Finally, to get a handle on the scale of the despair, WorldPost's Middle East correspondent in Istanbul, Sophia Jones, reports on a new video produced by the U.N.'s Refugee Agency that asks what would happen if Manhattan's 1.5 million people -- which equals the number of child refugees from the Syrian war -- disappeared. She also reports on a triumph of music amid the misery by telling the story of a child prodigy pianist and Syrian refugee, Tambi Asaad Cimuk, who is headed to Carnegie Hall.
WHO WE ARE
EDITORS: Nathan Gardels, Senior Advisor to the Berggruen Institute on Governance and the long-time editor of NPQ and the Global Viewpoint Network of the Los Angeles Times Syndicate/Tribune Media, is the Editor-in-Chief of The WorldPost. Farah Mohamed is the Managing Editor of The WorldPost. Kathleen Miles is the Senior Editor of the WorldPost. Alex Gardels is the Associate Editor of The WorldPost. Katie Nelson is the National Editor at the Huffington Post, overseeing The WorldPost and HuffPost's editorial coverage. Eline Gordts is HuffPost's Senior World Editor. Charlotte Alfred and Nick Robins-Early are Associate World Editors.
CORRESPONDENTS: Sophia Jones in Istanbul; Matt Sheehan in Beijing.
EDITORIAL BOARD: Nicolas Berggruen, Nathan Gardels, Arianna Huffington, Eric Schmidt (Google Inc.), Pierre Omidyar (First Look Media) Juan Luis Cebrian (El Pais/PRISA), Walter Isaacson (Aspen Institute/TIME-CNN), John Elkann (Corriere della Sera, La Stampa), Wadah Khanfar (Al Jazeera), Dileep Padgaonkar (Times of India) and Yoichi Funabashi (Asahi Shimbun).
CONTRIBUTING EDITORS: Moises Naim (former editor of Foreign Policy), Nayan Chanda (Yale/Global; Far Eastern Economic Review) and Katherine Keating (One-On-One). Sergio Munoz Bata and Parag Khanna are Contributing Editors-At-Large.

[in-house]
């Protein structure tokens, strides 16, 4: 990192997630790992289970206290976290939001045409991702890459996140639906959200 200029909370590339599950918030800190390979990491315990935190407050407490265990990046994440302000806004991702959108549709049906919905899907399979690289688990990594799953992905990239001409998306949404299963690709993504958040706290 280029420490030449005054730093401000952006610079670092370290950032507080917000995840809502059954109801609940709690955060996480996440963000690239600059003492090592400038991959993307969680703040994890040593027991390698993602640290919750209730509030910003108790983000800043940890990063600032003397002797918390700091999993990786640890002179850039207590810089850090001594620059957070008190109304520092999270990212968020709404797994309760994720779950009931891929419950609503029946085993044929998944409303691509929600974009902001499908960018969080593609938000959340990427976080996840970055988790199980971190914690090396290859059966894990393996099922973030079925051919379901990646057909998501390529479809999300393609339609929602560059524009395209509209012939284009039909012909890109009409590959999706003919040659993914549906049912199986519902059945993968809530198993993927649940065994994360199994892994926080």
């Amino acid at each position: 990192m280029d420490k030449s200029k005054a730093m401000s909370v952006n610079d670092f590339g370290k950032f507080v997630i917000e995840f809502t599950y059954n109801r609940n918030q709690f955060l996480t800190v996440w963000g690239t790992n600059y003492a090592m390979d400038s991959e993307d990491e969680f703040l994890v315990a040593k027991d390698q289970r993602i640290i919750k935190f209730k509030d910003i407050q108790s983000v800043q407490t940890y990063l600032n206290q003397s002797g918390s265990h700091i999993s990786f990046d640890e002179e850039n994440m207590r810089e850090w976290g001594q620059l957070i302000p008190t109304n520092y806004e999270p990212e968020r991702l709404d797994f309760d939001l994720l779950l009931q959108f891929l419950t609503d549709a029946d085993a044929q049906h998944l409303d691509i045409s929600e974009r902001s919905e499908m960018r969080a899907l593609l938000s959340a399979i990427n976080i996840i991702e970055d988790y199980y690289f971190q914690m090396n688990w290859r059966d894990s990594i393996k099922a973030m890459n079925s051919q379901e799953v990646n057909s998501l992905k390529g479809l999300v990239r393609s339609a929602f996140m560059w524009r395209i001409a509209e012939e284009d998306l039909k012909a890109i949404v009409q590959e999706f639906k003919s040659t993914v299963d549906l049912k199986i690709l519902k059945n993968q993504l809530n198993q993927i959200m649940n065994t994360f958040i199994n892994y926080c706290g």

The Asia Society and its ChinaFile, edited by Orville Schell, is our primary partner on Asia coverage. Eric X. Li and the Chunqiu Institute/Fudan University in Shanghai and Guancha.cn also provide first person voices from China. We also draw on the content of China Digital Times. Seung-yoon Lee is The WorldPost link in South Korea.
Jared Cohen of Google Ideas provides regular commentary from young thinkers, leaders and activists around the globe. Bruce Mau provides regular columns from MassiveChangeNetwork.com on the "whole mind" way of thinking. Patrick Soon-Shiong is Contributing Editor for Health and Medicine.
ADVISORY COUNCIL: Members of the Berggruen Institute's 21st Century Council and Council for the Future of Europe serve as the Advisory Council -- as well as regular contributors -- to the site. These include, Jacques Attali, Shaukat Aziz, Gordon Brown, Fernando Henrique Cardoso, Juan Luis Cebrian, Jack Dorsey, Mohamed El-Erian, Francis Fukuyama, Felipe Gonzalez, John Gray, Reid Hoffman, Fred Hu, Mo Ibrahim, Alexei Kudrin, Pascal Lamy, Kishore Mahbubani, Alain Minc, Dambisa Moyo, Laura Tyson, Elon Musk, Pierre Omidyar, Raghuram Rajan, Nouriel Roubini, Nicolas Sarkozy, Eric Schmidt, Gerhard Schroeder, Peter Schwartz, Amartya Sen, Jeff Skoll, Michael Spence, Joe Stiglitz, Larry Summers, Wu Jianmin, George Yeo, Fareed Zakaria, Ernesto Zedillo, Ahmed Zewail, and Zheng Bijian.
From the Europe group, these include: Marek Belka, Tony Blair, Jacques Delors, Niall Ferguson, Anthony Giddens, Otmar Issing, Mario Monti, Robert Mundell, Peter Sutherland and Guy Verhofstadt.
The WorldPost is a global media bridge that seeks to connect the world and connect the dots. Gathering together top editors and first person contributors from all corners of the planet, we aspire to be the one publication where the whole world meets.
We not only deliver breaking news from the best sources with original reportage on the ground and user-generated content; we bring the best minds and most authoritative as well as fresh and new voices together to make sense of events from a global perspective looking around, not a national perspective looking out.